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Answering Tourist's Questions About Charlie Hebdo

January 09, 2015

By Florian


On January 7th 2015, 2 heavily armed men penetrated the premises of the newspaper Charlie Hebdo during their editorial conference, lethally shooting 12 people (including 3 cartoonists and 1 journalist, all of whom were very influential) and seriously wounding another 4. Qualified as a terrorist attack by French President François Hollande, this event was the deadliest terrorist attack in France since WWII. The following day was proclaimed a national day of mourning, a rare event that has happened only 4 times in the last 70 years (3 for the death of former French presidents and one for 9/11). A tragedy brought to the eyes of the world with the now famous logo “Je Suis Charlie” (I Am Charlie) and one that will long remain in the hearts of people in France and abroad.

For tourists, understanding the situation of Charlie Hebdo is not always easy. With many visitors present in Paris during this week’s attacks and many more already planning to be here in the near future, the there are some pressing questions being posed about the event. Here are our answers to some of those questions. 

What is Charlie Hebdo?

Charlie Hebdo (Charlie Weekly) is a satirical weekly newspaper, with a very caustic humor and non-conformist tone, which is well known for using cartoons and illustrations to convey its messages. Although it has a left-wing reputation (some even calling it anarchist), Charlie Hebdo has always stood out from other newspapers due to its strong anti-religious beliefs and controversial points of view on subjects such as politics, far right extremists, culture, Catholicism, Islam and Judaism. The idea behind Charlie Hebdo’s editorial is that “everything is a laughing matter, always.”

Why Charlie Hebdo?

Charlie Hebdo might not be the record holder for the French newspaper with the most court cases over controversial content (a record currently held by right wing extremist newspaper Minute), but since its debut in 1960 (back then known as Hara Kiri), it has gone through (and won) many trials. In 2011, after publishing the very controversial Danish “Mohammed Cartoons,” the offices of Charlie Hebdo were burned and their website was hacked, but no one was harmed. Since then, Charlie Hebdo and their editorial team have received many death threats and were henceforth placed under close police surveillance. They never ceased to believe in and stand-up for freedom of speech. January 7th was not an attack on people at random; it was a targeted act with the intention of silencing Charlie Hebdo.

Why France?

"I do not agree with what you have to say, but I'll defend to the death your right to say it,” said Voltaire, one of the leading 18th century French philosophers. In the French Declaration of Human Rights written in 1789 (which inspired many other Declarations all over the world), the freedom of opinion and expression is the 1st of the 4 major human rights. In the majority of cases, newspapers have won their legal battles over controversial topics by using their right to freedom of speech. The January 7th shooting was aimed at weakening the freedom of speech by targeting those that used it to a very large extent.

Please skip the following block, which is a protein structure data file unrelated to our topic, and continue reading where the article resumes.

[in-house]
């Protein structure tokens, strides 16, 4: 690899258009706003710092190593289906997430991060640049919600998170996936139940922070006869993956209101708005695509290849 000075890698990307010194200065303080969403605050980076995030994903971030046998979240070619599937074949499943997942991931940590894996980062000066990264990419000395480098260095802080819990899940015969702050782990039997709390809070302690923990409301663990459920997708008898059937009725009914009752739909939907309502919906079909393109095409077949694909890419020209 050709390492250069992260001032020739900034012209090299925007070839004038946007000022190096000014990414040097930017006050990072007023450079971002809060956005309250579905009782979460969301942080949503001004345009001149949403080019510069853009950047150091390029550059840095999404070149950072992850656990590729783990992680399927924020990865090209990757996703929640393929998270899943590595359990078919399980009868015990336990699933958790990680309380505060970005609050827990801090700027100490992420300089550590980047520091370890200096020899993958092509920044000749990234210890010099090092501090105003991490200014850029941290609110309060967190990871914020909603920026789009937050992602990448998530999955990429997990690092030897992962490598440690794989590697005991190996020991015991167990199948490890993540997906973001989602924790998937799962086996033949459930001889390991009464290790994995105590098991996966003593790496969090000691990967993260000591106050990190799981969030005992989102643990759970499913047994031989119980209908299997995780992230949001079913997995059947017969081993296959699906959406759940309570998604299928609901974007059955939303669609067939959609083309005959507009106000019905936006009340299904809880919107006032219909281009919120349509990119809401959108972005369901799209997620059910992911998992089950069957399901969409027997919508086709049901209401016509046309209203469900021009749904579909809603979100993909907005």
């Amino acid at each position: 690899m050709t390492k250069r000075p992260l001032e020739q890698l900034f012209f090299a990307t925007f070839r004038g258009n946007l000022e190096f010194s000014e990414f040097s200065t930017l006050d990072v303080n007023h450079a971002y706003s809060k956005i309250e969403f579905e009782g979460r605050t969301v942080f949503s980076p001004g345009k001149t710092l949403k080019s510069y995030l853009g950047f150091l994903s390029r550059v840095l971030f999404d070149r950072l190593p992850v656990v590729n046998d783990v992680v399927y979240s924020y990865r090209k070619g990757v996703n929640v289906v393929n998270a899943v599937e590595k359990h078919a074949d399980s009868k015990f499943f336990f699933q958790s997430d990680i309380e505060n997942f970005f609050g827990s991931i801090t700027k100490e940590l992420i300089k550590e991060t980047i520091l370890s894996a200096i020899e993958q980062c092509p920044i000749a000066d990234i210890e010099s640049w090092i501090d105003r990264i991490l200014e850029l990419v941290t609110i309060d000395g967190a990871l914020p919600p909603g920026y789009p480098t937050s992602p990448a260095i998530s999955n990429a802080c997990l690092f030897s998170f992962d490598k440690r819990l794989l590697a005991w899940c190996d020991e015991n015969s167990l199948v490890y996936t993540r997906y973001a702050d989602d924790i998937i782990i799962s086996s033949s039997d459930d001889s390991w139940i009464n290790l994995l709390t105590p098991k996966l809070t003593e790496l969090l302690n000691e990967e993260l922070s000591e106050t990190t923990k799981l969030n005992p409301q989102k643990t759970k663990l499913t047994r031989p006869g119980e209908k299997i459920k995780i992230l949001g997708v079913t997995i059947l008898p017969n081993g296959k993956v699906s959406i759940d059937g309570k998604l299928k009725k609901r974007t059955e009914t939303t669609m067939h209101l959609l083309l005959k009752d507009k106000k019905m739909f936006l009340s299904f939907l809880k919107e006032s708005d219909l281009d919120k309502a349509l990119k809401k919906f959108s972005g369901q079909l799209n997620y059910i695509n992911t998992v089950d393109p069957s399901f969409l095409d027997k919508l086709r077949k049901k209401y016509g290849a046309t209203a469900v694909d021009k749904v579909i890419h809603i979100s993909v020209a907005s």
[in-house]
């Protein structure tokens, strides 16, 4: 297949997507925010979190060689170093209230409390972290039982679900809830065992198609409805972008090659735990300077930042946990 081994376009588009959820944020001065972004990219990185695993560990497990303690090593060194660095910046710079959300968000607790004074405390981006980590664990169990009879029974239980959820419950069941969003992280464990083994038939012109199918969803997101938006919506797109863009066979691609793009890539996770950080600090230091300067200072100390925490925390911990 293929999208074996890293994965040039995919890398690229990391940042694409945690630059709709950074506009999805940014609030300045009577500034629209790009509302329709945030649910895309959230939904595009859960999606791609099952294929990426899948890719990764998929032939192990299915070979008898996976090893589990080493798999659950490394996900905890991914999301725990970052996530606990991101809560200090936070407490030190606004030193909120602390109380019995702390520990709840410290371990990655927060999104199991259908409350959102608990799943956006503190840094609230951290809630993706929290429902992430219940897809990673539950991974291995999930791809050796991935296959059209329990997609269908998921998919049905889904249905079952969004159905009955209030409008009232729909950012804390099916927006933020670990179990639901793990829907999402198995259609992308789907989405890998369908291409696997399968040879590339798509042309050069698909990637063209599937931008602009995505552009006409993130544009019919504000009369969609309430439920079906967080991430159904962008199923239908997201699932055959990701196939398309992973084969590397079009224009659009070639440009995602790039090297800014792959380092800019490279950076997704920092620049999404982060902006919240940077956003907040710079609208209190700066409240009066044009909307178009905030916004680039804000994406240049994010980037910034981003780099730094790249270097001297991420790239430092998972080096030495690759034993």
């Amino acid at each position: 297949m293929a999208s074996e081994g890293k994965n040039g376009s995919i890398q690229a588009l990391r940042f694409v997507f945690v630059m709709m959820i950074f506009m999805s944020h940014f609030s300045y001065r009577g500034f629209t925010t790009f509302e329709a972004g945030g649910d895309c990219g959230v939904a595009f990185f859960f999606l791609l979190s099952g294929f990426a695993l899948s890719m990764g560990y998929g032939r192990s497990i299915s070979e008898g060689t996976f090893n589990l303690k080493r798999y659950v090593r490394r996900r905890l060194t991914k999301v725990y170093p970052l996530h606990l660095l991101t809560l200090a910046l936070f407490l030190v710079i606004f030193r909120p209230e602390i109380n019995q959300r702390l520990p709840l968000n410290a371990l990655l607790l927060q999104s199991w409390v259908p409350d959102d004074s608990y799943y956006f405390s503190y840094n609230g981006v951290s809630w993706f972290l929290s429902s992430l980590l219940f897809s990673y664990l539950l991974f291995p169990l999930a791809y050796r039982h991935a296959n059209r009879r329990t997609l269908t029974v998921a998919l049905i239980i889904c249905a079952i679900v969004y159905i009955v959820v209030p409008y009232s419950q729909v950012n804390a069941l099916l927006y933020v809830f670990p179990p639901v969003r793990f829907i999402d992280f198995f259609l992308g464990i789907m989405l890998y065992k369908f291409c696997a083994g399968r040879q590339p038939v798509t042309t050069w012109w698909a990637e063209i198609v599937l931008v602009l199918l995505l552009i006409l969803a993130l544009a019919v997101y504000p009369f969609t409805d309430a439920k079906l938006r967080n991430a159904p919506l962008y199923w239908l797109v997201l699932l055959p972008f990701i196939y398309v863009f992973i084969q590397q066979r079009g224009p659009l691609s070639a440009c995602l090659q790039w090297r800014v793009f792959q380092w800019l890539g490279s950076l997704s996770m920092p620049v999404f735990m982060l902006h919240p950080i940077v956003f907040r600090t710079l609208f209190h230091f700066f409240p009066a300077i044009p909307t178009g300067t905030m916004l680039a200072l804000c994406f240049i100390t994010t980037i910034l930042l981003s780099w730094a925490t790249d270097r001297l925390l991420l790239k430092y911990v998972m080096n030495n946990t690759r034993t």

Situation for Tourists

A variety of consequences follow suit of a terrorist attack. Although these attacks were highly targeted, the security level in public areas has been increased to the maximum level. Here is a list of what you can expect to see in light of the heightened security measures:

What to Expect:

-Don’t be surprised if you see military personal and/or police officers in places such as metro stations, airports, train stations, as well as very touristic areas such as the Louvre or the Eiffel Tower.

-Some touristic areas may be made temporarily off-limits by police

-In touristic attractions, metal detectors might be installed and bags will be thoroughly checked.

-Police might check ID more regularly. Expect longer queues at touristic attractions.  

-Expect metro / RER / train / airplane delays.

Travel Tips:

-Travel light (avoid taking a backpack while visiting Paris unless you really need to).

-Do not leave your luggage unattended, and if you see one, please report it immediately.

-There are many police officers present in Paris right now. If you have security questions or see anything suspiscious, be sure to speak to them. They are there to keep everyone (visitors and locals) safe. 


Many symbolic events have already taken place in Paris, France, and around the world in memory of Charlie Hebdo. In Paris, these included gatherings at the Place de la République, a minute of silence held all over France at noon on January 8th (including in the metro and at Notre Dame Cathedral), the turning off of the lights at the Eiffel Tower and more. Within gatherings, the symbol of support is holding up a pen. The hashtag #JeSuisCharlie is the rallying point on social media and has now broken a world-record on Twitter. There are still a number of events taking place in Paris to honor Charlie Hebdo. We have compiled a list of them that you can check by clicking here.

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